sb.Append(delimeter);
}

if (list.Count > 0) {
    sb.Remove(sb.Length - delimter.Length, delimeter.Length)
}
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I would express this recursively.

  • Check if the number of string arguments is 1. If it is, return it.
  • Otherwise recurse, but combine the first two arguments with the delimiter between them.

Example in Common Lisp:

(defun join (delimiter &rest strings)
  (if (null (rest strings))
      (first strings)
      (apply #'join
             delimiter
             (concatenate 'string
                          (first strings)
                          delimiter
                          (second strings))
             (cddr strings))))

The more idiomatic way is to use reduce, but this expands to almost exactly the same instructions as the above:

(defun join (delimiter &rest strings)
  (reduce (lambda (a b)
            (concatenate 'string a delimiter b))
          strings))
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In C# you can just use String.Join(separator,string_list)

share|improve this answer
    
variable of IEnumerable can not use ToArray –  codemeit Feb 24 '09 at 11:53
    
@CodeMelt: See my response to Ian's answer. –  Jon Skeet Feb 24 '09 at 12:02
    
@Jon, please see Ian's answer again. –  codemeit Feb 24 '09 at 12:24
    
@CodeMelt: ditto :) –  Jon Skeet Feb 24 '09 at 12:43
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List<string> aaa = new List<string>{ "aaa", "bbb", "ccc" };
string mm = ";";
return aaa.Aggregate((a, b) => a + mm + b);

and you get

aaa;bbb;ccc

lambda is pretty handy

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The problem is that computer languages rarely have string booleans, that is, methods that are of type string that do anything useful. SQL Server at least has is[not]null and nullif, which when combined solve the delimiter problem, by the way: isnotnull(nullif(columnvalue, ""),"," + columnvalue))

The problem is that in languages there are booleans, and there are strings, and never the twain shall meet except in ugly coding forms, e.g.

concatstring = string1 + "," + string2; if (fubar) concatstring += string3 concatstring += string4 etc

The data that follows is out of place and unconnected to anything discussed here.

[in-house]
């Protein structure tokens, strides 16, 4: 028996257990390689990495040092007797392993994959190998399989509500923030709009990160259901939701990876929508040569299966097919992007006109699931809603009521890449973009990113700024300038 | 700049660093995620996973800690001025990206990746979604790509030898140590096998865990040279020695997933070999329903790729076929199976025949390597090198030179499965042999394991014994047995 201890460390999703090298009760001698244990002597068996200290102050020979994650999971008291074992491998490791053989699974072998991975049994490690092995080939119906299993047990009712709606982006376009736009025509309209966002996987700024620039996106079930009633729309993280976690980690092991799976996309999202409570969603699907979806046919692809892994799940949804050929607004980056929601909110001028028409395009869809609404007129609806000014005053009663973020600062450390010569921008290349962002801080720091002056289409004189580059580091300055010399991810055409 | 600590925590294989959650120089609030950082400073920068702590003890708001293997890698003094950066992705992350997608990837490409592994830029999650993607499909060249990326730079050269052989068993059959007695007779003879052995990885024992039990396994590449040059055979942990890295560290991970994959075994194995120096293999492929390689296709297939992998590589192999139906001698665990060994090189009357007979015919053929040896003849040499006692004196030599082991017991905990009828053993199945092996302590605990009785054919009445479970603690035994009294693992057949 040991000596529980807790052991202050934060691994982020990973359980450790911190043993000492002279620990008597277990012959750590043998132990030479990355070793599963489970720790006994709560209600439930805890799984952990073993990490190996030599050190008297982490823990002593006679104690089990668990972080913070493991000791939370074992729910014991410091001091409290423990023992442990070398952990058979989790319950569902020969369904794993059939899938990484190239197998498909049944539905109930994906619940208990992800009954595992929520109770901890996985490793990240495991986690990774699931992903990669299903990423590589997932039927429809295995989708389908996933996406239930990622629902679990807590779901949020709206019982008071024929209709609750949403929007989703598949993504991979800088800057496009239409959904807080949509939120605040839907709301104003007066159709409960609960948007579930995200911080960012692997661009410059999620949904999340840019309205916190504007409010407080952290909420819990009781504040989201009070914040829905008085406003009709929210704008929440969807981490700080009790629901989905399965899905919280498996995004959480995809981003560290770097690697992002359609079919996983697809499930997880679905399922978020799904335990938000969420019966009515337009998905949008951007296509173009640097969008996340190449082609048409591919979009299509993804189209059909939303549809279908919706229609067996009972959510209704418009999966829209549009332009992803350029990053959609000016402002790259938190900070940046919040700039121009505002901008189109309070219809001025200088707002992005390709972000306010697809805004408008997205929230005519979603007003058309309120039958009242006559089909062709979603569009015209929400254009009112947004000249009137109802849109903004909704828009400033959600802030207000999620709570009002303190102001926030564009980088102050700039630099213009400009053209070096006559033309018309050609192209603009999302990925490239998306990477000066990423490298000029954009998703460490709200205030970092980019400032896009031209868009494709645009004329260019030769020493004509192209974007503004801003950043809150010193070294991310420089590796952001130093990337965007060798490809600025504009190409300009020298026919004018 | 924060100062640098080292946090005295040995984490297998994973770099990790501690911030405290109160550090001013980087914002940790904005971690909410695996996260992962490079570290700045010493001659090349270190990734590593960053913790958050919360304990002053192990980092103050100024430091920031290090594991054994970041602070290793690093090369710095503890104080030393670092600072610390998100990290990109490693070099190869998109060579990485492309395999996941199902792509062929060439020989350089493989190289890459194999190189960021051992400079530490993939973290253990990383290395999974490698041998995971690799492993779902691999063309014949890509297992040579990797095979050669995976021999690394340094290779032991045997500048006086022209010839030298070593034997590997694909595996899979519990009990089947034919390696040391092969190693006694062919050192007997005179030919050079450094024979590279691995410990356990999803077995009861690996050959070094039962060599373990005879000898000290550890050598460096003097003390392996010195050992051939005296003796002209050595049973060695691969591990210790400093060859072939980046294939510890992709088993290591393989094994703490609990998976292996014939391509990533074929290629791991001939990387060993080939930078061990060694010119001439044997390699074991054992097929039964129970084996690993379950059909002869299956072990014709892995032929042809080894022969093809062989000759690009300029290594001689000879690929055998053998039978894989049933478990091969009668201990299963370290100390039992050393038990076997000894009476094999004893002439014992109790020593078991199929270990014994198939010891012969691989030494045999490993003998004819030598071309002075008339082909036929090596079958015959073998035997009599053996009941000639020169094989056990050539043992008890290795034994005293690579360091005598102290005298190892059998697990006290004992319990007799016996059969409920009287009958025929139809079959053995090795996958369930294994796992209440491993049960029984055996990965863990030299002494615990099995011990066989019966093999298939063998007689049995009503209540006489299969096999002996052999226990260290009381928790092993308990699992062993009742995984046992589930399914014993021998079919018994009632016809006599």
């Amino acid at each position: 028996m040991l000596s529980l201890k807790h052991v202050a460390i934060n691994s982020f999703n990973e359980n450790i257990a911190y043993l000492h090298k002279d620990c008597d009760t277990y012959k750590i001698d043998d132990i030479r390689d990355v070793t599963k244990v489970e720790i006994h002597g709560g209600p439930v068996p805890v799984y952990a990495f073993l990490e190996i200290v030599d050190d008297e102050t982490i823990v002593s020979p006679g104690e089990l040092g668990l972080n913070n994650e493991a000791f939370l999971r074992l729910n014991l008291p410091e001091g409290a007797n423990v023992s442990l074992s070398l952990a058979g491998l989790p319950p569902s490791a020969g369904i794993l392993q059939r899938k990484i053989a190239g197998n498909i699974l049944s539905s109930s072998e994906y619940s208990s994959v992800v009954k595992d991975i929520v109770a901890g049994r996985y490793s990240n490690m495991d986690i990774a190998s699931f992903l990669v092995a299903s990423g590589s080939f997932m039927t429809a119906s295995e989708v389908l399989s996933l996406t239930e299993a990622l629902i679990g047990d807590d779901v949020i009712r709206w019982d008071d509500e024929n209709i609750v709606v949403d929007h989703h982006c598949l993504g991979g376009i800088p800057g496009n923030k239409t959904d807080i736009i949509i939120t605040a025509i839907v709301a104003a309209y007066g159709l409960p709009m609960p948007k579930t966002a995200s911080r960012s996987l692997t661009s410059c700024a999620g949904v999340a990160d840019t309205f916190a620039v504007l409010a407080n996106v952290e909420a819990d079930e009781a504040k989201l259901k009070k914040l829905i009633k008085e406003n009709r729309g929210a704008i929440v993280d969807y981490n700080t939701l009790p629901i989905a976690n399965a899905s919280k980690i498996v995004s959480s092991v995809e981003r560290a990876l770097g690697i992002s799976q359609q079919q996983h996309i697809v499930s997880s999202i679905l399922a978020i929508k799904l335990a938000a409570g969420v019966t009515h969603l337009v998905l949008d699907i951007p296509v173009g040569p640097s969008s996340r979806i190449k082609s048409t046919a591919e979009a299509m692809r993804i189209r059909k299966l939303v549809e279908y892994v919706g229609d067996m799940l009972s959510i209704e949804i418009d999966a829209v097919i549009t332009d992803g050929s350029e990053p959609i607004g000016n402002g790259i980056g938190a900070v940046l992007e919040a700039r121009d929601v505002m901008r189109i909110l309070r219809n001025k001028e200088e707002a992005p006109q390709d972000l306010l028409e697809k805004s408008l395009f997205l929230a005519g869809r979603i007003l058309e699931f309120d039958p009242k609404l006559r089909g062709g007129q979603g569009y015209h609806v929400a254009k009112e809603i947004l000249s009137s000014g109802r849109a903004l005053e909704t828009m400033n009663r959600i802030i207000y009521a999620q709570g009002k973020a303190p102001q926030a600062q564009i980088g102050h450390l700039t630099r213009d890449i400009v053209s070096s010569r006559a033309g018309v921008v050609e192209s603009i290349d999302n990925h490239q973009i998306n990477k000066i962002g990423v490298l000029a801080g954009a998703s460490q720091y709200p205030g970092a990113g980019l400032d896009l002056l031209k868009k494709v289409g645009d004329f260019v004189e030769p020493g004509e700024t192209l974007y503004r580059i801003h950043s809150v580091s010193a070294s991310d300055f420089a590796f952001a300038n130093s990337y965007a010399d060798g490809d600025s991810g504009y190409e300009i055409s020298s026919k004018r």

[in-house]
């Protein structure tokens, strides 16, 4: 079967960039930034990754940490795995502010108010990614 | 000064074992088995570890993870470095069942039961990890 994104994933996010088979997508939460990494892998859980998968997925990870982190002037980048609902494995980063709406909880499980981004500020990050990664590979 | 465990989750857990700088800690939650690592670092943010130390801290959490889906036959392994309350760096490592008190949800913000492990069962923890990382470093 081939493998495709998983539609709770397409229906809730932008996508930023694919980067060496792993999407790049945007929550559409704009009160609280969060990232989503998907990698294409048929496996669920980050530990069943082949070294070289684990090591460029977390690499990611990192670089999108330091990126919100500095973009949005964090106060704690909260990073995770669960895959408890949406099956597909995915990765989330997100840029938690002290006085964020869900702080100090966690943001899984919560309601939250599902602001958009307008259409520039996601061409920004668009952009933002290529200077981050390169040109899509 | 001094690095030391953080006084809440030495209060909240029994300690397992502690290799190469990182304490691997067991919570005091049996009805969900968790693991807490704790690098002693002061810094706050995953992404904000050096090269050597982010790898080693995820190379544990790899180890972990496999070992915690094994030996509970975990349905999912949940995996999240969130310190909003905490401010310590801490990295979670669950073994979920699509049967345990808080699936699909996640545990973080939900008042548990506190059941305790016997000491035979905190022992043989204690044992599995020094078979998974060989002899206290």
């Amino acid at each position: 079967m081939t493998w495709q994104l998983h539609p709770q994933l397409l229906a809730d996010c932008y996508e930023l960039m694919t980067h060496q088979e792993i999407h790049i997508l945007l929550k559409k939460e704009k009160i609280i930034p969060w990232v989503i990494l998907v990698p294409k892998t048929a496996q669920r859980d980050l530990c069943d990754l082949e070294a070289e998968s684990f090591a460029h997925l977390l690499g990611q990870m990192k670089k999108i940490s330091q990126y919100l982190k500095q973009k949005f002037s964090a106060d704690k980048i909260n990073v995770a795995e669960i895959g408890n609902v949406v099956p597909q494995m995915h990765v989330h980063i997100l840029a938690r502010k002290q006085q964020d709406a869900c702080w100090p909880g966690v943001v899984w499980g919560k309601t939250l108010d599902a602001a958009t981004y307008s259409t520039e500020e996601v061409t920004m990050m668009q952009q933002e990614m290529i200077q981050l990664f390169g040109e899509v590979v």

I've tried mightily to avoid all this ugliness, playing comma games and concatenating with joins, but I'm still left with some of it, including SQL Server errors when I've missed one of the commas and a variable is empty.

Jonathan

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Since you tagged this language agnostic,

This is how you would do it in python

# delimiter can be multichar like "| trlalala |"
delimiter = ";"
# sequence can be any list, or iterator/generator that returns list of strings
result = delimiter.join(sequence)
#result will NOT have ending delimiter

Edit: I see I got beat to the answer by several people. Sorry for dupication

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I thint the best way to do something like that is (I'll use pseudo-code, so we'll make it truly language agnostic):

function concat(<array> list, <boolean> strict):
  for i in list:
    if the length of i is zero and strict is false:
      continue;
    if i is not the first element:
      result = result + separator;
    result = result + i;
  return result;

the second argument to concat(), strict, is a flag to know if eventual empty strings have to be considered in concatenation or not.

I'm used to not consider appending a final separator; on the other hand, if strict is false the resulting string could be free of stuff like "A,B,,,F", provided the separator is a comma, but would instead present as "A,B,F".

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This is a Working solution in C#, in Java, you can use similar for each on iterator.

        string result = string.Empty; 

        // use stringbuilder at some stage.
        foreach (string item in list)
            result += "," + item ;